Blue Person Syndrome

Epilepsy Notes

Andrew N. Wilner, MD


May 10, 2013

In This Article

The Price of Early Adoption

Pigment changes with ezogabine had not been observed during the 2 pivotal phase 3 clinical trials and are only becoming apparent 2 years after FDA approval of the drug. This scenario is reminiscent of retinal toxicity resulting in permanent peripheral visual field defects in patients taking vigabatrin (Sabril®, Lundbeck, Deerfield, Illinois). These field defects were not reported until 1997, even though the drug had been approved in the United Kingdom since 1989.[4] Vigabatrin's toxicity appears to be dose- and duration-dependent. The product label now carries a "boxed warning," and vigabatrin's clinical use has been severely limited. Another example of significant side effects detected after approval in an epilepsy drug is the rare occurrence of aplastic anemia and hepatic failure with felbamate, which surfaced after approximately 1 year of clinical use. Felbamate is now rarely used in clinical practice except for in the most refractory epilepsy cases.

Eye Sensitivity

The eye appears to be a sensitive substrate for adverse events induced by antiepileptic and other drugs. The occurrence of retinal abnormalities with vigabatrin and ezogabine (as well as acute myopia and secondary angle-closure glaucoma with topiramate and macular edema with fingolimod, a new drug for multiple sclerosis) suggests that future clinical trials may need to include baseline and periodic ophthalmologic examinations.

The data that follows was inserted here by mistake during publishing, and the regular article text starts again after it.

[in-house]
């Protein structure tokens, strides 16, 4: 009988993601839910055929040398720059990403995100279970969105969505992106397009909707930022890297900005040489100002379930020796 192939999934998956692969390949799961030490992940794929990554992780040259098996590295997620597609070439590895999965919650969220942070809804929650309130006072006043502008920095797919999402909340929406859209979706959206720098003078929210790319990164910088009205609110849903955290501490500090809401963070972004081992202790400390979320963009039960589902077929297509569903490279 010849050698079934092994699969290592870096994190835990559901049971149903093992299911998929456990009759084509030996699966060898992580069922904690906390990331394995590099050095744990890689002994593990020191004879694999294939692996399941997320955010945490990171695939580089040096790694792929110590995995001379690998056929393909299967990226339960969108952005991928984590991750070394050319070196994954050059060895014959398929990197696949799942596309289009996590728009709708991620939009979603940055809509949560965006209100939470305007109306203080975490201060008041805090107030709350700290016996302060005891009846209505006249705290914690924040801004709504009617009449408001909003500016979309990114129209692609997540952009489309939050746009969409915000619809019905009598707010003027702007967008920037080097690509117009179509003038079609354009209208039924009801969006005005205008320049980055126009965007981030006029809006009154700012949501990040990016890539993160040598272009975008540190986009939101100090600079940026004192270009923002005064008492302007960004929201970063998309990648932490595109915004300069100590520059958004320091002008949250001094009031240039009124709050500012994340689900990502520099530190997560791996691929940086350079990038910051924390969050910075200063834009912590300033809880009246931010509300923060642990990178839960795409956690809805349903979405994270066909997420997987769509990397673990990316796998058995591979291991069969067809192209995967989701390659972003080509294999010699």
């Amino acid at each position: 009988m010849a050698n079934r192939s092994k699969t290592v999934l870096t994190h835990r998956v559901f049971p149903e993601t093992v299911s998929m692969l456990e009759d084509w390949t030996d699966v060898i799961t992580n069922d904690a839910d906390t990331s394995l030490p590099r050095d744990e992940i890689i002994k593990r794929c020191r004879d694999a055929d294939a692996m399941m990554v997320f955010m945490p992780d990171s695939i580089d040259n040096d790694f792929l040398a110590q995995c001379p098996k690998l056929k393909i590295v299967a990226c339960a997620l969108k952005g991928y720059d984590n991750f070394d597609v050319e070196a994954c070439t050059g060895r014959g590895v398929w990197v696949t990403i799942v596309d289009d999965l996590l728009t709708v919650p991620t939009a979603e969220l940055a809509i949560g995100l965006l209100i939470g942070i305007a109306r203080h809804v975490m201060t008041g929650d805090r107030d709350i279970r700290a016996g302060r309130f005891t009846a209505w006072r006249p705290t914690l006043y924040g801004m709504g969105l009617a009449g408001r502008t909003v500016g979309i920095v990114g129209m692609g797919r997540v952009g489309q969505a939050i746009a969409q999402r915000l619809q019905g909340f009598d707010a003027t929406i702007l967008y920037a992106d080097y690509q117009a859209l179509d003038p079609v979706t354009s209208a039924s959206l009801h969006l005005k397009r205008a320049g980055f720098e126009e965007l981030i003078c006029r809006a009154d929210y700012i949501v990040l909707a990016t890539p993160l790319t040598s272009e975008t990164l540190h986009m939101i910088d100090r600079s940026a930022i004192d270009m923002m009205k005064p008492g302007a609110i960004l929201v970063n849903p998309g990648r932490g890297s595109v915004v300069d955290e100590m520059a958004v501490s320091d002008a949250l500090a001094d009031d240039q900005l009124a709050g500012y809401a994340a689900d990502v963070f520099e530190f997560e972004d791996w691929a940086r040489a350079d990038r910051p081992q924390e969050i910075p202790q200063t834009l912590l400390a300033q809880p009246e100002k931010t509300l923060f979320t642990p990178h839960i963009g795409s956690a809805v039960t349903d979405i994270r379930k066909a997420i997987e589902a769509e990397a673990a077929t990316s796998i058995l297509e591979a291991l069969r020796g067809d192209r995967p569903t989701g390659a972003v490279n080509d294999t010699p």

A Numbers Game

Despite the clinical rigor of phase 3 clinical trials, if an adverse effect is related to treatment duration, it may easily be missed in trials that last only a few months. Alternatively, phase 3 trials may also miss rare adverse effects. For example, an idiosyncratic side effect that occurs in only 1/10,000 or 1/100,000 patients may not occur in a study that includes less than 1000 patients. Of note, the 2 ezogabine phase 3 trials included only 359[5] and 153[6] treated patients.

Other Adverse Effects

Ezogabine also has a REMS (risk evaluation and mitigation strategy) that provides warnings about urinary retention, neuropsychiatric symptoms, dizziness and somnolence, QT prolongation, suicidal thoughts or behavior, withdrawal seizures, adverse reactions, drug abuse and dependence, and dosing considerations. Ezogabine is a controlled substance, rated as schedule V, as are 2 other antiepileptic drugs for partial seizures, pregabalin and lacosamide.